A Taste for Seafood or Wanting Some Fish

By Lora René Tucker The Therapeutic Poet

Ah, the new year! Some make resolutions and others are just resolved.  I have to admit as I offer my first contribution to Uptownflavor, that I am trying to lose weight and I am craving some fish.

Recently, I have been recovering from the holidays by getting focused on my goals and getting better with my diet. But it’s a low-down-dirty shame when I want some fish I don’t want the latest nouveau cuisine or fusion dish. I don’t want Mahi-Mahi with Thai Ginger, Madagascan Vanilla, or mushrooms from Minsk.  I want some “down home,” “I’ve got no business eating this fried fish.

Whiting is preferably, but if you give me some good fresh catfish I will follow you like a star-struck ‘tween.

Now, I do eat steamed seafood. When I prepare fish I tend to bake it.  Rarely is fried food a weekly staple, but there are times when I want some fish. And coming from generations of catch-it-yourself, fillet it if-you-can, season it, flour it, and put it in the pan – the genomes won’t let me forget it.  I also know that there are places that perpetrate a fraud; That always compels me to walk in the opposite direction. But, when it is one of my favorite “down home” fish spots, well, ‘I want me some fish.’    I can’t help it!

When I look for some fish, I am not searching for the Zagat sign or the plastic celebrity pictures plastered in the window (though I can’t miss the new health codes in the window.)  I look for two things: fish and flava’.  Flava’ is just as essential as the fish.  Flava’ is not the seasoning used, but the attitude infused.  Flava’ is the servers not knowing your name – because everyone is “Hun,”  “Sugar,” “My Man!” or “Chief.”  Flava’ says I am allowed to smile and speak to the lady standing in front and the young man behind me in line, because we have the fish in common. Not the condition of the city or taxes, but ‘Should I get Mac and Cheese or stick with the yams?’  Flava’ entails queuing-up and standing on line.  There’s something about that line. Standing in between two citizens of like minds. Listening to the people banter across the counter. Ordering and watching the fish and shrimp get dropped in the fryer.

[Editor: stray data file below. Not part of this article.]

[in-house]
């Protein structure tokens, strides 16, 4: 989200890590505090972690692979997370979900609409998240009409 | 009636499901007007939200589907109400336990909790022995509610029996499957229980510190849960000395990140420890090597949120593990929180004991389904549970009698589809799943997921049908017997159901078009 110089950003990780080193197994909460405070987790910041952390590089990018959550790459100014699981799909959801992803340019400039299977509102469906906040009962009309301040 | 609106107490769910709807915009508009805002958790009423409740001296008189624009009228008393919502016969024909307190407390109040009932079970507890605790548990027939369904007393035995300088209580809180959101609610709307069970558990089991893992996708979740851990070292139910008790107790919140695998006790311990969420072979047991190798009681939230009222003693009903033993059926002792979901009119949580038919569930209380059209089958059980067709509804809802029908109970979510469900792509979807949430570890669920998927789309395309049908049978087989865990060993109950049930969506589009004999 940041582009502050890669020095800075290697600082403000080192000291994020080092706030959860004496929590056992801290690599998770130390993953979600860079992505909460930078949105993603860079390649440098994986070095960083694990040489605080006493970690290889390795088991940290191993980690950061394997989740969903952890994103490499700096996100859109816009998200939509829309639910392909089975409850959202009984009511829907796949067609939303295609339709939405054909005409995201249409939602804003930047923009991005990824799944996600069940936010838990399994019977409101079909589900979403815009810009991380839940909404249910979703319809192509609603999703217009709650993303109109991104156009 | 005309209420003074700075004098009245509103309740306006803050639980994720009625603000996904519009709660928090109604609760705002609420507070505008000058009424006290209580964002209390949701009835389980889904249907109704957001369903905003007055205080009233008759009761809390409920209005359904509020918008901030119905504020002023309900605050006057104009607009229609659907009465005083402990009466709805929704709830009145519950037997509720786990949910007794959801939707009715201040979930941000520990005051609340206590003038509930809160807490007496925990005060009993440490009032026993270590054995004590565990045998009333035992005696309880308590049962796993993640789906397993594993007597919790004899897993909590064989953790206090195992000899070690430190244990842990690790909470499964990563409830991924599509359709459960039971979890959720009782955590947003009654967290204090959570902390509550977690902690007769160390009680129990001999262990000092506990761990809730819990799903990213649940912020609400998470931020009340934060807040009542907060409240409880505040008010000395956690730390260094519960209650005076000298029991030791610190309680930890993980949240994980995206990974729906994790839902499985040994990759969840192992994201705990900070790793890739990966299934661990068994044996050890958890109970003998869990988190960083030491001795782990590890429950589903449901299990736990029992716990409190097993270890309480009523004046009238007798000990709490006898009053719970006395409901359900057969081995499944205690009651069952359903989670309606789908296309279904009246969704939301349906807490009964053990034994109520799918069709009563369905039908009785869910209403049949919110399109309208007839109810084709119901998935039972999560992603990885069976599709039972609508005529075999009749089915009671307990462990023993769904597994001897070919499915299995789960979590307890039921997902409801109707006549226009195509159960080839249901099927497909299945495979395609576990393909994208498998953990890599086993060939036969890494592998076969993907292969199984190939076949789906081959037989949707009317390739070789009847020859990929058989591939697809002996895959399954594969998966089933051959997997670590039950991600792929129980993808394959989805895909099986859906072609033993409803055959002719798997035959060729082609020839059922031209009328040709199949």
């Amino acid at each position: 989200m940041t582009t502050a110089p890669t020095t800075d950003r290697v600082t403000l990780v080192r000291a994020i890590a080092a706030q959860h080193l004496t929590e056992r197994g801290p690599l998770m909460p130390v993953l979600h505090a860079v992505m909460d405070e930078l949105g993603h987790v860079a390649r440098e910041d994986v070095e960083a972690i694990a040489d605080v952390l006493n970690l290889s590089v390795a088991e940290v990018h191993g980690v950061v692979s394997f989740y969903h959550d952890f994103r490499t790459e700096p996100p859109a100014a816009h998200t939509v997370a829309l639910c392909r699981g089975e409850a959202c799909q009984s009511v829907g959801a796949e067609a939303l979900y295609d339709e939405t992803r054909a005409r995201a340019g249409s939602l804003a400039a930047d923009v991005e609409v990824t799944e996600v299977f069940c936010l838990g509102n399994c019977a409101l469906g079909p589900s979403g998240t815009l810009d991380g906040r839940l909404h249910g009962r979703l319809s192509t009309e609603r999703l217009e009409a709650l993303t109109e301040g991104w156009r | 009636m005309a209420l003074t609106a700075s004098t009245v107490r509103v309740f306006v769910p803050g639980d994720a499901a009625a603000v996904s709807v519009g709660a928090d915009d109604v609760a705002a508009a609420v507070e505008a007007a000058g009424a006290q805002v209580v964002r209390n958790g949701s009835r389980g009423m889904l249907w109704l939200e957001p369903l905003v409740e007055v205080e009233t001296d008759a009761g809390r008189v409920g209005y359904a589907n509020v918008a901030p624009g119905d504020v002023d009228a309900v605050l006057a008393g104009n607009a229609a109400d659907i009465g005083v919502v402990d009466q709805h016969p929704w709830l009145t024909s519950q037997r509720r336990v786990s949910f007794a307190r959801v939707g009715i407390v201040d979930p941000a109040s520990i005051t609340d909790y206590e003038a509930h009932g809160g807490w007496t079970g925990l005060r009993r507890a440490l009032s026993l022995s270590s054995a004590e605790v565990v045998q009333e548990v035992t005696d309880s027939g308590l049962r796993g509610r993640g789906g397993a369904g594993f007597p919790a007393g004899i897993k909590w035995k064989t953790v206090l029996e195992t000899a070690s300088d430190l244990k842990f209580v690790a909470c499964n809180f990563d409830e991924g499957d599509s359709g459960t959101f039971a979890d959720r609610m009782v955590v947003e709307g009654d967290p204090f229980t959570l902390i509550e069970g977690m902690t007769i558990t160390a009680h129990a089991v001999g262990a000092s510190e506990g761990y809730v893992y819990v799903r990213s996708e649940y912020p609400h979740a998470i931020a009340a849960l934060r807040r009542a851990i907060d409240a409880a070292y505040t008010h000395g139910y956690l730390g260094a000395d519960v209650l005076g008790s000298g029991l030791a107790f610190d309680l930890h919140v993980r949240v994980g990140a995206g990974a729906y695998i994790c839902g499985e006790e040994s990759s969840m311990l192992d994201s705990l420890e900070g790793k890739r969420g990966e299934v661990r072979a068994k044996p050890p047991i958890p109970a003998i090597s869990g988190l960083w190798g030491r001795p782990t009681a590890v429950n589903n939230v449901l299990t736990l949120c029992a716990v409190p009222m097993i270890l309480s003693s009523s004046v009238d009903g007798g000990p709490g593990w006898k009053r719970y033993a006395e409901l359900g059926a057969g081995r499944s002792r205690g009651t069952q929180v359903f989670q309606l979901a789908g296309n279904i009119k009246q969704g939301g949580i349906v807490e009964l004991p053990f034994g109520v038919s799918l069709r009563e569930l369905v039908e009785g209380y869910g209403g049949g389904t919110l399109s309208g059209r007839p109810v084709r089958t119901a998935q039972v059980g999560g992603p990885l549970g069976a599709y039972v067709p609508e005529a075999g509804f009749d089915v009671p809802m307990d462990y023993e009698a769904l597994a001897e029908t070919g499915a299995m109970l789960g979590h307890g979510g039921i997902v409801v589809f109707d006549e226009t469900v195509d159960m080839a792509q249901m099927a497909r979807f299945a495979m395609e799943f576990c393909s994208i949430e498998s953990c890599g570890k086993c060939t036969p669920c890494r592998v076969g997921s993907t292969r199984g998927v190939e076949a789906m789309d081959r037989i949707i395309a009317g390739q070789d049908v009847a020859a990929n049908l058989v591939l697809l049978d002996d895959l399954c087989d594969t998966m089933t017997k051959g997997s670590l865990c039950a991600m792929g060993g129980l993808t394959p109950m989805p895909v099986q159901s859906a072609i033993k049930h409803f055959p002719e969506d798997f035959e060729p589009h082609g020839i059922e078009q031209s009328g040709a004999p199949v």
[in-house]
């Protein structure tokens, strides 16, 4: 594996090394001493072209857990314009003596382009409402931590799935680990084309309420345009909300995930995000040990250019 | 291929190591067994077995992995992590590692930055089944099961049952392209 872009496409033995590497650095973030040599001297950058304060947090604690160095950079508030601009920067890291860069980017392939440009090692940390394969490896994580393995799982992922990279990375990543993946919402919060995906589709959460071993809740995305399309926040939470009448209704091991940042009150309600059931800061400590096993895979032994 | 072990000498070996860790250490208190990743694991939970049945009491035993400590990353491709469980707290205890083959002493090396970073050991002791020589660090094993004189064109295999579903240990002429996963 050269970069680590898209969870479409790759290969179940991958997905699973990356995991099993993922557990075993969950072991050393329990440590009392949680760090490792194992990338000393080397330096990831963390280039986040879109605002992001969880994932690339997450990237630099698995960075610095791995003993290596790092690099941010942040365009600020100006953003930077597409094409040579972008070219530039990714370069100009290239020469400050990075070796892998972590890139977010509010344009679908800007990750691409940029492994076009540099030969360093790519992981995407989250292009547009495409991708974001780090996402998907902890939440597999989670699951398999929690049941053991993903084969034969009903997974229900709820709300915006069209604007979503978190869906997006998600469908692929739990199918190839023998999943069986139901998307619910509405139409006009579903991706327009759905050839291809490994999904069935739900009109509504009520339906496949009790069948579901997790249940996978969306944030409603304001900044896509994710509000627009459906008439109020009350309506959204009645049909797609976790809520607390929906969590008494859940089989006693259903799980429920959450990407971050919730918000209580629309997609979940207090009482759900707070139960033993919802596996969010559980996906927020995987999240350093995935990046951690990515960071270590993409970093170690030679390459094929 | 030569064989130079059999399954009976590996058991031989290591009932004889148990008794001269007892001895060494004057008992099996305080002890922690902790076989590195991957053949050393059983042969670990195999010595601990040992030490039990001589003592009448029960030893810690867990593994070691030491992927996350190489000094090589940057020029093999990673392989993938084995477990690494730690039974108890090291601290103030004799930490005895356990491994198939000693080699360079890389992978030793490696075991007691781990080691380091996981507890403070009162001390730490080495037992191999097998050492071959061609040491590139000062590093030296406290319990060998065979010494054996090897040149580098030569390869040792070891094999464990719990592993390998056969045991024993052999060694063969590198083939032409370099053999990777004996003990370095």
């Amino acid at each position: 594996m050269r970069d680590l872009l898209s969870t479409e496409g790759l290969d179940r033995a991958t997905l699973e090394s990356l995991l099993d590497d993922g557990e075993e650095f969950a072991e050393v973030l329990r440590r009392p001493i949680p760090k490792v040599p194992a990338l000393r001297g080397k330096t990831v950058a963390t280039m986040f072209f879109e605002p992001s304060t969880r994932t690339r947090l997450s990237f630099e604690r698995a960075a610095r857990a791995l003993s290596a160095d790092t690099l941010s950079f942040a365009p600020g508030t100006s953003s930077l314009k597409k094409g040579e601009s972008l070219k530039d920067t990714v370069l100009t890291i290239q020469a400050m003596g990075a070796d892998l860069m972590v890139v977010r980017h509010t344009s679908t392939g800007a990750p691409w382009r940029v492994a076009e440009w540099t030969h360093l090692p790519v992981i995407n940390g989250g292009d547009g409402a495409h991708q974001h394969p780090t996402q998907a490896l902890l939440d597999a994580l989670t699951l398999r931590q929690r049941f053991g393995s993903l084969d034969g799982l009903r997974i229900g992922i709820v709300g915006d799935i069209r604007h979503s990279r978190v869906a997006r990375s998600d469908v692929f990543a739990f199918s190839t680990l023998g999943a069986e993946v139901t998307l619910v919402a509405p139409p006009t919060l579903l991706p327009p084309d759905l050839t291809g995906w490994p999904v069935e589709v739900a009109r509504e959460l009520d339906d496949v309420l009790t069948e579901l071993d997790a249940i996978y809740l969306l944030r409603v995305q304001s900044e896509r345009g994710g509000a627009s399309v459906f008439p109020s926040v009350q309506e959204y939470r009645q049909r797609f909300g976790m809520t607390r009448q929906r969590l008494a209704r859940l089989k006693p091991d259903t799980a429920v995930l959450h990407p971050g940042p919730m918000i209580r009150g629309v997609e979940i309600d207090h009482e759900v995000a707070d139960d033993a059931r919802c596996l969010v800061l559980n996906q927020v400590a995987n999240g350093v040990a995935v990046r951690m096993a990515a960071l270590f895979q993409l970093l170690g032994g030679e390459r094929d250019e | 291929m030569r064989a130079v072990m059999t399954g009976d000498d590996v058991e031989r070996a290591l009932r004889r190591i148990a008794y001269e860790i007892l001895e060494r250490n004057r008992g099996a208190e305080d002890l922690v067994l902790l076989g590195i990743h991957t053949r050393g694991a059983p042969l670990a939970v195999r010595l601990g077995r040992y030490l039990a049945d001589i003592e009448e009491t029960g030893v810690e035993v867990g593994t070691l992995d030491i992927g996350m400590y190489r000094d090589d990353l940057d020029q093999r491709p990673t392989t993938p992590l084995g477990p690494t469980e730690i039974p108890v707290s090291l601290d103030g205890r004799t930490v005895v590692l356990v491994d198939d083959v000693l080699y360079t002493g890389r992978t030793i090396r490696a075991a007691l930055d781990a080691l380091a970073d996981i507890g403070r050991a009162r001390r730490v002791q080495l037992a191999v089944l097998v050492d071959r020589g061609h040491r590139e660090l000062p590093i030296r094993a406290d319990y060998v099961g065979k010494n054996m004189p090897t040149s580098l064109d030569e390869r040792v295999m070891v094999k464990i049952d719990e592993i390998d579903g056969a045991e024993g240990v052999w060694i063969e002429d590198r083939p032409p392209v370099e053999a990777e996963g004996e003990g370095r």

Flava’ always allows you to “kick the Willy- Bo-Bo” with the person who is ordering ahead of you, or just ‘mine-yo-biz-ness.’ But rest assured, you and all surrounding you have their eyes on the prize – some fish!

‘Those are my pieces.’ I watched.

Relax, “Gourmet Magazine.” I am not a critic, but I have expectations as well.  I want to have my fish a particular way. I want it seasoned from the spices on grandma’s spice shelf, and  breaded with corn meal or that “secret batter that “uncle so ‘n’ so” would not divulge. Getting some fish!

And I don’t care that it is takeout. I am willing to take the food home to enjoy it in my sanctuary (if it makes it there.) Sitting at a table is an option, but table service is non-essential. History told me that my immediate relatives, my grandparents, even my parents, couldn’t sit down at many restaurants unless the owners looked like them. But at the fish spots, there was no disrespect. Just a lot of community and little notice of linen napkins or crystal wall sconces.  At my favorite Harlem fish spots, I could always count on some fish and flava’. That’s something you can’t get at your neighborhood “as seen on television” restaurant.

And I didn’t say attitude, I said “Flava’!

That’s what I appreciate, the whole process steeped in Harlem tradition and “urban folkdom.” Wanting some fish, getting some fish, and savoring the flava’ while getting and eating some fish.  See you on line Friday!

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